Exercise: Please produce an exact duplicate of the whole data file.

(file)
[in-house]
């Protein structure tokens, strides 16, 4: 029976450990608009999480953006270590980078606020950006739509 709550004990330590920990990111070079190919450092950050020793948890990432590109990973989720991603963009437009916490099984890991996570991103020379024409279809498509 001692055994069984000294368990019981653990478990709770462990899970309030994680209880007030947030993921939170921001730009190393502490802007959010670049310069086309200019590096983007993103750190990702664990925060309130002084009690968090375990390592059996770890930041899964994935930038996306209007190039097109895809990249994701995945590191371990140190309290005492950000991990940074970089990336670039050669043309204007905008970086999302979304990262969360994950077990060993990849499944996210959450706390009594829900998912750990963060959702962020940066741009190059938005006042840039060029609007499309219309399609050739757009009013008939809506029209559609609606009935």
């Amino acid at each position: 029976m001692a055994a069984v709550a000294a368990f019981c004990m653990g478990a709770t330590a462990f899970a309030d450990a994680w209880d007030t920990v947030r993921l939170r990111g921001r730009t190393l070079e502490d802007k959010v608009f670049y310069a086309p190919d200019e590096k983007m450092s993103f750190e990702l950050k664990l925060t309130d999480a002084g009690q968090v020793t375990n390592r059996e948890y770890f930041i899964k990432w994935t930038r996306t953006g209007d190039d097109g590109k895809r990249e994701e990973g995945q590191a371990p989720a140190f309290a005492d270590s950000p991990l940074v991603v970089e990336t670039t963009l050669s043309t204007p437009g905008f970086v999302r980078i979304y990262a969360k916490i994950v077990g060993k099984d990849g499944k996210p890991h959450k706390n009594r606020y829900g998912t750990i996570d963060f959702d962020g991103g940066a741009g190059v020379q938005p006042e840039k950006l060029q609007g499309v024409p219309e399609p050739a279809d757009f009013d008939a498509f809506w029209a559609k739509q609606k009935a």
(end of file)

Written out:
[in-house]
């Protein structure tokens, strides 16, 4: 029976450990608009999480953006270590980078606020950006739509 709550004990330590920990990111070079190919450092950050020793948890990432590109990973989720991603963009437009916490099984890991996570991103020379024409279809498509 001692055994069984000294368990019981653990478990709770462990899970309030994680209880007030947030993921939170921001730009190393502490802007959010670049310069086309200019590096983007993103750190990702664990925060309130002084009690968090375990390592059996770890930041899964994935930038996306209007190039097109895809990249994701995945590191371990140190309290005492950000991990940074970089990336670039050669043309204007905008970086999302979304990262969360994950077990060993990849499944996210959450706390009594829900998912750990963060959702962020940066741009190059938005006042840039060029609007499309219309399609050739757009009013008939809506029209559609609606009935």
């Amino acid at each position: 029976m001692a055994a069984v709550a000294a368990f019981c004990m653990g478990a709770t330590a462990f899970a309030d450990a994680w209880d007030t920990v947030r993921l939170r990111g921001r730009t190393l070079e502490d802007k959010v608009f670049y310069a086309p190919d200019e590096k983007m450092s993103f750190e990702l950050k664990l925060t309130d999480a002084g009690q968090v020793t375990n390592r059996e948890y770890f930041i899964k990432w994935t930038r996306t953006g209007d190039d097109g590109k895809r990249e994701e990973g995945q590191a371990p989720a140190f309290a005492d270590s950000p991990l940074v991603v970089e990336t670039t963009l050669s043309t204007p437009g905008f970086v999302r980078i979304y990262a969360k916490i994950v077990g060993k099984d990849g499944k996210p890991h959450k706390n009594r606020y829900g998912t750990i996570d963060f959702d962020g991103g940066a741009g190059v020379q938005p006042e840039k950006l060029q609007g499309v024409p219309e399609p050739a279809d757009f009013d008939a498509f809506w029209a559609k739509q609606k009935a």